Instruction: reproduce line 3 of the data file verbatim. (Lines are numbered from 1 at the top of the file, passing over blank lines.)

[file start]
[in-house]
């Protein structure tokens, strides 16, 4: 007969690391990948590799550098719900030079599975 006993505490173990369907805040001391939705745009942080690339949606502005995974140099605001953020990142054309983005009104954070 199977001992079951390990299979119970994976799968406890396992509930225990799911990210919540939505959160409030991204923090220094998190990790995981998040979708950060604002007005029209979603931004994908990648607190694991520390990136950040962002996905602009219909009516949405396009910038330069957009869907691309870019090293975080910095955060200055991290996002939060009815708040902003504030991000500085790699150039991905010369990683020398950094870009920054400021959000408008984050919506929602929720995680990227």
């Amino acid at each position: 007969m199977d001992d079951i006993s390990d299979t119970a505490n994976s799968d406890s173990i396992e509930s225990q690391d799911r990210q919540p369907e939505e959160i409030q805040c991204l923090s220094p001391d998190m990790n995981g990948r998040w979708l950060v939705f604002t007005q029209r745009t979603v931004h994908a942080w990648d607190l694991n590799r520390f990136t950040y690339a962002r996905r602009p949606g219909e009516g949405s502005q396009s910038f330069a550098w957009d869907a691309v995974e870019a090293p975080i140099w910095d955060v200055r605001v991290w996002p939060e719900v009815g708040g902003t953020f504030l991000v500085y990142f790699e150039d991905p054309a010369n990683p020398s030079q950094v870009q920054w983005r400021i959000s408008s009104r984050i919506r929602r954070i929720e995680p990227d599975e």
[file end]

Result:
């Amino acid at each position: 007969m199977d001992d079951i006993s390990d299979t119970a505490n994976s799968d406890s173990i396992e509930s225990q690391d799911r990210q919540p369907e939505e959160i409030q805040c991204l923090s220094p001391d998190m990790n995981g990948r998040w979708l950060v939705f604002t007005q029209r745009t979603v931004h994908a942080w990648d607190l694991n590799r520390f990136t950040y690339a962002r996905r602009p949606g219909e009516g949405s502005q396009s910038f330069a550098w957009d869907a691309v995974e870019a090293p975080i140099w910095d955060v200055r605001v991290w996002p939060e719900v009815g708040g902003t953020f504030l991000v500085y990142f790699e150039d991905p054309a010369n990683p020398s030079q950094v870009q920054w983005r400021i959000s408008s009104r984050i919506r929602r954070i929720e995680p990227d599975e």